Alex Meade, principal bassoon for the orchestra, said the distance between players affected the sound to some degree. “In a normal orchestral setting, you get a lot of audible clues from the people sitting next to you,” he said, noting that more separation between players can make the overall sound a bit diffuse.

But today, after regular testing for COVID and careful adherence to mask wearing and social distancing, PVS members feel confident about performing live, Ng said. String players, while still masked, are sitting side by side again, though wind and brass players maintain more distance from one another.

The symphony also found some silver linings during the pandemic. Members connected online to talk about music, and small ensembles based on “pods” of players who could eventually be together practiced and shared their work online with Ng in what he calls “coaching sessions.”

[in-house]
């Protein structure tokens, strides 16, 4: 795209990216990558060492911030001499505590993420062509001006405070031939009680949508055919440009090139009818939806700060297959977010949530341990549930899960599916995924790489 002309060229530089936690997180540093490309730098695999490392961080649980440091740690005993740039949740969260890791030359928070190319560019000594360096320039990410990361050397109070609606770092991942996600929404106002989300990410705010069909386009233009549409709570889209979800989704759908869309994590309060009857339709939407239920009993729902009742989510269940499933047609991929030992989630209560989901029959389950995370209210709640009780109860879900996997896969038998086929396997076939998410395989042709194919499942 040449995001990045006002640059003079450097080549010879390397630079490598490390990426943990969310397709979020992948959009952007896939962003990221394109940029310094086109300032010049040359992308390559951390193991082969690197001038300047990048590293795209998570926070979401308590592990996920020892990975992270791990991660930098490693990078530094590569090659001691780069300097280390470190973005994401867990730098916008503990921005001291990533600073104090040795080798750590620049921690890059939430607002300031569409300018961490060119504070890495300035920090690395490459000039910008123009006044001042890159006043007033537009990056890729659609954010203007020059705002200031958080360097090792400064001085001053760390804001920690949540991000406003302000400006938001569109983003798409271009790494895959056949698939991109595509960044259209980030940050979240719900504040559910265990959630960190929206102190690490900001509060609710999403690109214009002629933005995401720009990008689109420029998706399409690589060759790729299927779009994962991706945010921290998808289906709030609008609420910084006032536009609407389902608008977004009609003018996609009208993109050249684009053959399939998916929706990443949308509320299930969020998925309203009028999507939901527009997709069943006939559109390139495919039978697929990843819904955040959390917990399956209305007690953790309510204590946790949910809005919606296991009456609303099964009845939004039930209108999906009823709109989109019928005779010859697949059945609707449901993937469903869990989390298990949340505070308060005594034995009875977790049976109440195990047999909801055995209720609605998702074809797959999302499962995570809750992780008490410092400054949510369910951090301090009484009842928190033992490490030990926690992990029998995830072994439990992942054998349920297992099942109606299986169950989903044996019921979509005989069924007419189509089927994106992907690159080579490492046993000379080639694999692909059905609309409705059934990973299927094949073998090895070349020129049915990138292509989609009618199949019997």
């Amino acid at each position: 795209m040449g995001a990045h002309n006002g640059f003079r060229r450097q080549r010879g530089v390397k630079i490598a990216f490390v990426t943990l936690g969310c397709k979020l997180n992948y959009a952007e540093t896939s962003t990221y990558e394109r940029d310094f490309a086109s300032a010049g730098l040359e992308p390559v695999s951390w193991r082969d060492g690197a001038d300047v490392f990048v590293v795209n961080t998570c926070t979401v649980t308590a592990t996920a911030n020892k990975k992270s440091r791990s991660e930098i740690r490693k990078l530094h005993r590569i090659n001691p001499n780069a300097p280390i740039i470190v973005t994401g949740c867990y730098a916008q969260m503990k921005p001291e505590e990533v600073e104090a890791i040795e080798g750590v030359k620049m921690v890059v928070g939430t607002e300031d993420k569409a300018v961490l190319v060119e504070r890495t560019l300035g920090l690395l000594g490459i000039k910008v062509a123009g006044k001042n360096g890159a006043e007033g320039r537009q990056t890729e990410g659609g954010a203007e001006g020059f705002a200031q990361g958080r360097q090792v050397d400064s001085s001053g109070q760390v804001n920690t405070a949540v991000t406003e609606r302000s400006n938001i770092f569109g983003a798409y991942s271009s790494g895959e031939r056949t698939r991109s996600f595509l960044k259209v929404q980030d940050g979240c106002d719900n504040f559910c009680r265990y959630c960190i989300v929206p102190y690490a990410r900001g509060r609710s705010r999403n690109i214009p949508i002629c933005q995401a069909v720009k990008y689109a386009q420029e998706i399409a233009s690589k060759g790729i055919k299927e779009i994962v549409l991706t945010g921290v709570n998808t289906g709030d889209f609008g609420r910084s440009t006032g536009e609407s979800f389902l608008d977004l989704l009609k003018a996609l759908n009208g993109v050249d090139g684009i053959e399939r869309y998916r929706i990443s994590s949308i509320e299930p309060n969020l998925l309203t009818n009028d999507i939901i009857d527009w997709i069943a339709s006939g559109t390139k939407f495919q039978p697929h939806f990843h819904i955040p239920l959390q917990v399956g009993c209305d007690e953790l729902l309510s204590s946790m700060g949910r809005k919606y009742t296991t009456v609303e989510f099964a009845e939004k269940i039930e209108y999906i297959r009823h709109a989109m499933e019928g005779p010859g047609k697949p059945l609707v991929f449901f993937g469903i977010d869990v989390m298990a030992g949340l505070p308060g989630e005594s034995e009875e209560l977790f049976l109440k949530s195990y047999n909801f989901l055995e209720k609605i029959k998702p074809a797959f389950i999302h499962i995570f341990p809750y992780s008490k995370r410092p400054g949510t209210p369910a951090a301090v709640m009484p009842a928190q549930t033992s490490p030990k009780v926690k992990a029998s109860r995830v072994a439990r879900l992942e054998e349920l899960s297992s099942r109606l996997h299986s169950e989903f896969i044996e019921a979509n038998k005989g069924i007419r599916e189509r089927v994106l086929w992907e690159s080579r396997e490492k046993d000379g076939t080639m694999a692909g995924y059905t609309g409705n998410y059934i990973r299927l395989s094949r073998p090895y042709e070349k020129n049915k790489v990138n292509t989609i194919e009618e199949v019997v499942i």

PVS also produced online programs with guest speakers that examined lesser-known composers, especially female, Black, and Latin American musicians. Some online, prerecorded concerts helped keep players involved as well.

Meade, the bassoon player — his day job is building bicycles — said he used a lot of pandemic down time to practice on his own. Now, though, “I can’t wait to be in front of a live audience again,” he said.

“Fire & Rebirth” takes place March 19 at 7 p.m. at UMass, in the main concert hall at the Bromery Center for the Arts, also know as the UMass Fine Arts Center. Tickets and additional information are available at pvsoc.org or through the PVS box office at (413) 773-3664.

There will be a pre-concert talk at 6 p.m. with Martín, the composer of “Vox Concerto,” and David Schneider, professor of music and European Studies at Amherst College.

Following the concert, a pop-up event will take place in the Bromery Center lobby with members of the Bethesda Ukrainian Church of West Springfield; concertgoers can listen to Ukrainian vocal music and donate to ProjectHOPE, a humanitarian organization providing support for refugees from the war in Ukraine.